- Relationship with arbitration agreements: The Brussels Convention includes rules on jurisdiction, which determine which courts have the power to hear a particular dispute. This may have an indirect effect on arbitration, as parties may choose to include arbitration clauses in their contracts to avoid certain jurisdictional rules under the convention. In this sense, the Brussels Convention may have contributed to the use of arbitration as a means of dispute resolution in cross-border transactions within the EEC.
The 1968 Brussels Convention does not directly address or regulate arbitrations. However, its provisions on jurisdiction and the recognition and enforcement of judgments have had indirect implications for the use of arbitration as a means of dispute resolution within the EEC. The exclusion of arbitration from the scope of the convention has left room for other instruments, such as the 1958 New York Convention, to govern arbitration-related matters.
What are the LMAA terms and procedures?
The LMAA, or London Maritime Arbitrators Association, is a leading international organization specializing in maritime arbitration. It consists of experienced maritime arbitrators who handle a wide range of shipping and maritime disputes. The LMAA provides a set of terms and procedures designed to govern and facilitate maritime arbitration proceedings conducted under its auspices. The LMAA periodically updates these terms to reflect best practices in maritime arbitration.
The LMAA Terms and Procedures consist of the following primary components:
- LMAA (London Maritime Arbitrators Association) Terms: The LMAA Terms set out the procedural framework for arbitration proceedings conducted under the LMAA. They address various aspects of the arbitration process, such as the appointment of arbitrators, communications, procedural directions, submissions, hearings, awards, and costs. The LMAA Terms are designed to be flexible and efficient, providing parties and arbitrators with the ability to tailor the arbitration process to the specific needs of their dispute.
- LMAA (London Maritime Arbitrators Association) Small Claims Procedure: The LMAA Small Claims Procedure is designed for the resolution of lower-value disputes, typically involving claims of USD 100,000 or less. This procedure offers a streamlined and cost-effective alternative to the full LMAA Terms, with shorter timeframes, simplified procedures, and restrictions on recoverable costs.
- LMAA (London Maritime Arbitrators Association) Intermediate Claims Procedure: The LMAA Intermediate Claims Procedure is intended for disputes of a moderate value or complexity, typically involving claims between USD 100,000 and USD 400,000. This procedure offers a more streamlined process than the full LMAA Terms but with greater procedural flexibility than the Small Claims Procedure. It is designed to strike a balance between efficiency and procedural safeguards for parties in medium-sized disputes.
- LMAA(London Maritime Arbitrators Association) Guidelines: The LMAA also provides guidelines to assist parties and arbitrators in conducting arbitrations under its terms and procedures. These guidelines cover various topics, such as arbitrator appointments, procedural orders, electronic communications, document production, and costs.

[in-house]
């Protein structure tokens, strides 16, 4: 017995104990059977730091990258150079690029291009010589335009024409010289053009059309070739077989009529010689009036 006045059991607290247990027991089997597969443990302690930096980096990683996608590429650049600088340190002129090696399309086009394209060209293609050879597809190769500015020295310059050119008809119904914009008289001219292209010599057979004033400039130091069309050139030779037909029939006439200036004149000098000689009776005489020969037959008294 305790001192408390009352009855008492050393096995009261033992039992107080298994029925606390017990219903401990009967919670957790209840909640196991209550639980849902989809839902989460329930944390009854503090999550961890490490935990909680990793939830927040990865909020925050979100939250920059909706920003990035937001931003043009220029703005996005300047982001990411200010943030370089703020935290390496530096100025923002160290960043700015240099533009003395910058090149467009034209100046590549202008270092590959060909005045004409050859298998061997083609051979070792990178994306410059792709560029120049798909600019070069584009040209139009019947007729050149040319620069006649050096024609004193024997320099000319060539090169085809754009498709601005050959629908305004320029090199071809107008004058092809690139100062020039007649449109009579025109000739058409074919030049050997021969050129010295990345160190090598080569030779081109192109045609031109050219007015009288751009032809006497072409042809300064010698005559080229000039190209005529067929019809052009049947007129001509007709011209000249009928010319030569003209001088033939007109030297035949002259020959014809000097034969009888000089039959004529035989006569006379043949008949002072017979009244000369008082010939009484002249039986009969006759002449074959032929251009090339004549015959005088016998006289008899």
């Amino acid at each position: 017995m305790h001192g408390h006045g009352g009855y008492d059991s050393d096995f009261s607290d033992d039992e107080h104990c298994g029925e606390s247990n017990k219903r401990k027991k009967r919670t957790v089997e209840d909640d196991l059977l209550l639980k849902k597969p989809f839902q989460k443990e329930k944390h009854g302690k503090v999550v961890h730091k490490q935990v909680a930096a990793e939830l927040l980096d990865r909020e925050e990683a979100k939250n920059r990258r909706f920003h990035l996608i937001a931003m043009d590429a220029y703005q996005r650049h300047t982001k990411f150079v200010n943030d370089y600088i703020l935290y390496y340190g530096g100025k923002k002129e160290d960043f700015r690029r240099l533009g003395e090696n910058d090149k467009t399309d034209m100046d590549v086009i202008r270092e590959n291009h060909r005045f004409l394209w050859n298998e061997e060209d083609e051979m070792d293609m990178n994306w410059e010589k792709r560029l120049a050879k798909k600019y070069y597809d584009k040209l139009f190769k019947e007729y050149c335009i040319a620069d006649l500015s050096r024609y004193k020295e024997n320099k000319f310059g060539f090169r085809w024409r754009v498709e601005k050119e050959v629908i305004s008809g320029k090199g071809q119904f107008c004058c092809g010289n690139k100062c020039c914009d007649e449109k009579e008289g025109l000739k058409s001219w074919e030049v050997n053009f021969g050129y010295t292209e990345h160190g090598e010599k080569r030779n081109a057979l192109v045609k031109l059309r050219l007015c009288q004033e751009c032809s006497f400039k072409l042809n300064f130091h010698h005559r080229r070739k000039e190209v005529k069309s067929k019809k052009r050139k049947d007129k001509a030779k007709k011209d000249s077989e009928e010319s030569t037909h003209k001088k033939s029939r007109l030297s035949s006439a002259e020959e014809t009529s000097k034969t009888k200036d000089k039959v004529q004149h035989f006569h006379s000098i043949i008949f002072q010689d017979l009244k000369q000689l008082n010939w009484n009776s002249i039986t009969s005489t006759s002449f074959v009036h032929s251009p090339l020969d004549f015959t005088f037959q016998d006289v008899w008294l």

By providing a flexible and efficient framework for maritime arbitration, the LMAA Terms and Procedures promote the fair and expeditious resolution of shipping and maritime disputes. The LMAA’s specialized procedures for small and intermediate claims further cater to the needs of parties in lower-value and medium-sized disputes, offering tailored processes to minimize costs and streamline the resolution of such matters.
What is the arbitration clause of the LMAA?
The London Maritime Arbitrators Association (LMAA) does not provide a specific, standardized arbitration clause to be used in contracts. Instead, parties are free to draft their own arbitration clause, specifying that any disputes arising out of the contract will be resolved through arbitration under the LMAA Terms.
When drafting an arbitration clause referring to LMAA arbitration, it is essential to include certain key elements to ensure the clause is effective and enforceable. Here is a sample arbitration clause that incorporates LMAA arbitration:
“Any dispute arising out of or in connection with this contract, including any question regarding its existence, validity, or termination, shall be referred to and finally resolved by arbitration in London, England, in accordance with the London Maritime Arbitrators Association (LMAA) Terms current at the time when the arbitration proceedings are commenced. The reference shall be to three arbitrators, with each party having the right to appoint one arbitrator and the two party-appointed arbitrators selecting the third arbitrator. The language of the arbitration shall be English.”
This sample clause addresses several crucial aspects, including:
- The scope of disputes to be submitted to arbitration (covering any disputes arising out of or in connection with the contract).
- The reference to the LMAA Terms, which will govern the arbitration proceedings.
- The seat of arbitration (London, England) and the number of arbitrators (three).
- The process for the appointment of arbitrators (each party appoints one arbitrator, and the two party-appointed arbitrators select the third).
- The language of the arbitration (English).
It is important to note that this is just a sample clause, and the specific language of an arbitration clause should be tailored to the needs of the parties and the particular contract. Parties may also wish to seek legal advice when drafting an arbitration clause to ensure that it is valid and enforceable under the applicable laws.
What is Maritime Arbitration in simple words?